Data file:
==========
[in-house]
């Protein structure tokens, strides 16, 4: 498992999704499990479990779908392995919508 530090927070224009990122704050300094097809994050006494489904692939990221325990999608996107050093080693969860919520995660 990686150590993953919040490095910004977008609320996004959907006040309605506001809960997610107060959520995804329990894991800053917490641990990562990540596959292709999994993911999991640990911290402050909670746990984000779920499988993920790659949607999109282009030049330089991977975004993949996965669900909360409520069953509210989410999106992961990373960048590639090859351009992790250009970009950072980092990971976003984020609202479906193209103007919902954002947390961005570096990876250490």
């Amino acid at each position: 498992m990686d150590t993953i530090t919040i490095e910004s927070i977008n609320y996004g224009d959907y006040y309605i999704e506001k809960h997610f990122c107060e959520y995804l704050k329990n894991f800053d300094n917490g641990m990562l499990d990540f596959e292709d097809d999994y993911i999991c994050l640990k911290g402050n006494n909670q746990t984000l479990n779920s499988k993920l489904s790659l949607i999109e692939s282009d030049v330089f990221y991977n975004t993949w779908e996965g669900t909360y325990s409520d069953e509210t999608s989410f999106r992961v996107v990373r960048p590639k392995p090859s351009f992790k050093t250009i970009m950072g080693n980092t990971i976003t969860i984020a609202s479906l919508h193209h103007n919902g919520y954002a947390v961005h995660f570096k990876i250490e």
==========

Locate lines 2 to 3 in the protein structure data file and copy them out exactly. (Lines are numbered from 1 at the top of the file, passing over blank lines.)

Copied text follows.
């Protein structure tokens, strides 16, 4: 498992999704499990479990779908392995919508 530090927070224009990122704050300094097809994050006494489904692939990221325990999608996107050093080693969860919520995660 990686150590993953919040490095910004977008609320996004959907006040309605506001809960997610107060959520995804329990894991800053917490641990990562990540596959292709999994993911999991640990911290402050909670746990984000779920499988993920790659949607999109282009030049330089991977975004993949996965669900909360409520069953509210989410999106992961990373960048590639090859351009992790250009970009950072980092990971976003984020609202479906193209103007919902954002947390961005570096990876250490």
């Amino acid at each position: 498992m990686d150590t993953i530090t919040i490095e910004s927070i977008n609320y996004g224009d959907y006040y309605i999704e506001k809960h997610f990122c107060e959520y995804l704050k329990n894991f800053d300094n917490g641990m990562l499990d990540f596959e292709d097809d999994y993911i999991c994050l640990k911290g402050n006494n909670q746990t984000l479990n779920s499988k993920l489904s790659l949607i999109e692939s282009d030049v330089f990221y991977n975004t993949w779908e996965g669900t909360y325990s409520d069953e509210t999608s989410f999106r992961v996107v990373r960048p590639k392995p090859s351009f992790k050093t250009i970009m950072g080693n980092t990971i976003t969860i984020a609202s479906l919508h193209h103007n919902g919520y954002a947390v961005h995660f570096k990876i250490e």